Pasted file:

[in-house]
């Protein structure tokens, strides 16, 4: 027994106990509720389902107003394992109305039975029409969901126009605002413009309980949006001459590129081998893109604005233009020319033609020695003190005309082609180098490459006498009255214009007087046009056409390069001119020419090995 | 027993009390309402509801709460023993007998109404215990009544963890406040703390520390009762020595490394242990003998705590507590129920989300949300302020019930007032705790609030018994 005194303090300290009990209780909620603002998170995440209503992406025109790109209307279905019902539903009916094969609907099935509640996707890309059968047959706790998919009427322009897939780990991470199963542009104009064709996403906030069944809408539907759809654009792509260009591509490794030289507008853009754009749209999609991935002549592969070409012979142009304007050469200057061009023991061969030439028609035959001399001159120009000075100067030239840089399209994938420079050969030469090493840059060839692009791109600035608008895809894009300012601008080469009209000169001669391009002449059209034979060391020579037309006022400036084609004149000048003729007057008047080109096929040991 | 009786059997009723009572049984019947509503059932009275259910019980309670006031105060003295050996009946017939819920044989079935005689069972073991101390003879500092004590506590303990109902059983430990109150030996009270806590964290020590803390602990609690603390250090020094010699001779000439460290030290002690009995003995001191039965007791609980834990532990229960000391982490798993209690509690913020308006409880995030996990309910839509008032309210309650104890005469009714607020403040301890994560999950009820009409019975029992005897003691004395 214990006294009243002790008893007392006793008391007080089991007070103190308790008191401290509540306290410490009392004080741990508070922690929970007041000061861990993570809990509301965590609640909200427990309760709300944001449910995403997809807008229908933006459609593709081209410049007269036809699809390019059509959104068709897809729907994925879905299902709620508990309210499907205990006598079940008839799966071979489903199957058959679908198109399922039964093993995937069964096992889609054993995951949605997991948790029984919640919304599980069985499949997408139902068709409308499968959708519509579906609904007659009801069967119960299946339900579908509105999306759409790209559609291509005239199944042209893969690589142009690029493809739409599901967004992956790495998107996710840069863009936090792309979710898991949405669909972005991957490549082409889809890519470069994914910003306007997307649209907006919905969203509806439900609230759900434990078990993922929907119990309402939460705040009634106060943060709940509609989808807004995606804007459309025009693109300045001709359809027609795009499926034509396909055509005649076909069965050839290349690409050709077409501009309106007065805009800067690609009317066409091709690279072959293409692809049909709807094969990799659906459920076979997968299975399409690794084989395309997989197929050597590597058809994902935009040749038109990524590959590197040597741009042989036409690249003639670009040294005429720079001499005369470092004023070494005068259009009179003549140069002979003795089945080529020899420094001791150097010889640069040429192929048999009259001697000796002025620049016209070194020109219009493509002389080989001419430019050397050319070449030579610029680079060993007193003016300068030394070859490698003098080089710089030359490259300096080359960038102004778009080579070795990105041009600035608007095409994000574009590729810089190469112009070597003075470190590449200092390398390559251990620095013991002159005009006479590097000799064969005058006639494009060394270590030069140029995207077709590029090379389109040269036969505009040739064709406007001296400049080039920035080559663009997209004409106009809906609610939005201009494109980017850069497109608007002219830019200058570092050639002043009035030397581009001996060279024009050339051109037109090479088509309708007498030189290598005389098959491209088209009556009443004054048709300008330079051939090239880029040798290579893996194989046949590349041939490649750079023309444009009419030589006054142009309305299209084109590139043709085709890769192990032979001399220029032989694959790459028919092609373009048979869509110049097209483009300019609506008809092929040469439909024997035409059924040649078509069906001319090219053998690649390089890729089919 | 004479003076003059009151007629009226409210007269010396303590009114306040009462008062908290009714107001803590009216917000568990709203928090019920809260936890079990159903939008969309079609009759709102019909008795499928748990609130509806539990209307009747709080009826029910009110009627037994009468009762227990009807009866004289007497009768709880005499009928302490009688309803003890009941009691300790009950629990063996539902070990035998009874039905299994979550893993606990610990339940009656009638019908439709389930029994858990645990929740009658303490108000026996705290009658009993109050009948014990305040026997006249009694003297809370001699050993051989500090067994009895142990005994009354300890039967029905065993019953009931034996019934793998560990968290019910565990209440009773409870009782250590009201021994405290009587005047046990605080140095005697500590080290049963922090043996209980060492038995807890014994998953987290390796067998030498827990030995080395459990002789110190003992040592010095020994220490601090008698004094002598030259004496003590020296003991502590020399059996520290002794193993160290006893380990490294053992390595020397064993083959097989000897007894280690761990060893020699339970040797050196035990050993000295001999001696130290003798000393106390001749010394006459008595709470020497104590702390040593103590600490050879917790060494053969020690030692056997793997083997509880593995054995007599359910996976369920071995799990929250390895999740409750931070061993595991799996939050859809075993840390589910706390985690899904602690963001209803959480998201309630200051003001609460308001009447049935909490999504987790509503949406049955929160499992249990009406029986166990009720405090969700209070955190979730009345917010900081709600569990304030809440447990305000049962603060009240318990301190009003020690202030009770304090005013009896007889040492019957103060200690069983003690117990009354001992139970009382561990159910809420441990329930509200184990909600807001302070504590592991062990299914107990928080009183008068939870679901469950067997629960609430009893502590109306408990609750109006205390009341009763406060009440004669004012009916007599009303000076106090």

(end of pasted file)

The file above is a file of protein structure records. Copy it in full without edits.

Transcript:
[in-house]
């Protein structure tokens, strides 16, 4: 027994106990509720389902107003394992109305039975029409969901126009605002413009309980949006001459590129081998893109604005233009020319033609020695003190005309082609180098490459006498009255214009007087046009056409390069001119020419090995 | 027993009390309402509801709460023993007998109404215990009544963890406040703390520390009762020595490394242990003998705590507590129920989300949300302020019930007032705790609030018994 005194303090300290009990209780909620603002998170995440209503992406025109790109209307279905019902539903009916094969609907099935509640996707890309059968047959706790998919009427322009897939780990991470199963542009104009064709996403906030069944809408539907759809654009792509260009591509490794030289507008853009754009749209999609991935002549592969070409012979142009304007050469200057061009023991061969030439028609035959001399001159120009000075100067030239840089399209994938420079050969030469090493840059060839692009791109600035608008895809894009300012601008080469009209000169001669391009002449059209034979060391020579037309006022400036084609004149000048003729007057008047080109096929040991 | 009786059997009723009572049984019947509503059932009275259910019980309670006031105060003295050996009946017939819920044989079935005689069972073991101390003879500092004590506590303990109902059983430990109150030996009270806590964290020590803390602990609690603390250090020094010699001779000439460290030290002690009995003995001191039965007791609980834990532990229960000391982490798993209690509690913020308006409880995030996990309910839509008032309210309650104890005469009714607020403040301890994560999950009820009409019975029992005897003691004395 214990006294009243002790008893007392006793008391007080089991007070103190308790008191401290509540306290410490009392004080741990508070922690929970007041000061861990993570809990509301965590609640909200427990309760709300944001449910995403997809807008229908933006459609593709081209410049007269036809699809390019059509959104068709897809729907994925879905299902709620508990309210499907205990006598079940008839799966071979489903199957058959679908198109399922039964093993995937069964096992889609054993995951949605997991948790029984919640919304599980069985499949997408139902068709409308499968959708519509579906609904007659009801069967119960299946339900579908509105999306759409790209559609291509005239199944042209893969690589142009690029493809739409599901967004992956790495998107996710840069863009936090792309979710898991949405669909972005991957490549082409889809890519470069994914910003306007997307649209907006919905969203509806439900609230759900434990078990993922929907119990309402939460705040009634106060943060709940509609989808807004995606804007459309025009693109300045001709359809027609795009499926034509396909055509005649076909069965050839290349690409050709077409501009309106007065805009800067690609009317066409091709690279072959293409692809049909709807094969990799659906459920076979997968299975399409690794084989395309997989197929050597590597058809994902935009040749038109990524590959590197040597741009042989036409690249003639670009040294005429720079001499005369470092004023070494005068259009009179003549140069002979003795089945080529020899420094001791150097010889640069040429192929048999009259001697000796002025620049016209070194020109219009493509002389080989001419430019050397050319070449030579610029680079060993007193003016300068030394070859490698003098080089710089030359490259300096080359960038102004778009080579070795990105041009600035608007095409994000574009590729810089190469112009070597003075470190590449200092390398390559251990620095013991002159005009006479590097000799064969005058006639494009060394270590030069140029995207077709590029090379389109040269036969505009040739064709406007001296400049080039920035080559663009997209004409106009809906609610939005201009494109980017850069497109608007002219830019200058570092050639002043009035030397581009001996060279024009050339051109037109090479088509309708007498030189290598005389098959491209088209009556009443004054048709300008330079051939090239880029040798290579893996194989046949590349041939490649750079023309444009009419030589006054142009309305299209084109590139043709085709890769192990032979001399220029032989694959790459028919092609373009048979869509110049097209483009300019609506008809092929040469439909024997035409059924040649078509069906001319090219053998690649390089890729089919 | 004479003076003059009151007629009226409210007269010396303590009114306040009462008062908290009714107001803590009216917000568990709203928090019920809260936890079990159903939008969309079609009759709102019909008795499928748990609130509806539990209307009747709080009826029910009110009627037994009468009762227990009807009866004289007497009768709880005499009928302490009688309803003890009941009691300790009950629990063996539902070990035998009874039905299994979550893993606990610990339940009656009638019908439709389930029994858990645990929740009658303490108000026996705290009658009993109050009948014990305040026997006249009694003297809370001699050993051989500090067994009895142990005994009354300890039967029905065993019953009931034996019934793998560990968290019910565990209440009773409870009782250590009201021994405290009587005047046990605080140095005697500590080290049963922090043996209980060492038995807890014994998953987290390796067998030498827990030995080395459990002789110190003992040592010095020994220490601090008698004094002598030259004496003590020296003991502590020399059996520290002794193993160290006893380990490294053992390595020397064993083959097989000897007894280690761990060893020699339970040797050196035990050993000295001999001696130290003798000393106390001749010394006459008595709470020497104590702390040593103590600490050879917790060494053969020690030692056997793997083997509880593995054995007599359910996976369920071995799990929250390895999740409750931070061993595991799996939050859809075993840390589910706390985690899904602690963001209803959480998201309630200051003001609460308001009447049935909490999504987790509503949406049955929160499992249990009406029986166990009720405090969700209070955190979730009345917010900081709600569990304030809440447990305000049962603060009240318990301190009003020690202030009770304090005013009896007889040492019957103060200690069983003690117990009354001992139970009382561990159910809420441990329930509200184990909600807001302070504590592991062990299914107990928080009183008068939870679901469950067997629960609430009893502590109306408990609750109006205390009341009763406060009440004669004012009916007599009303000076106090």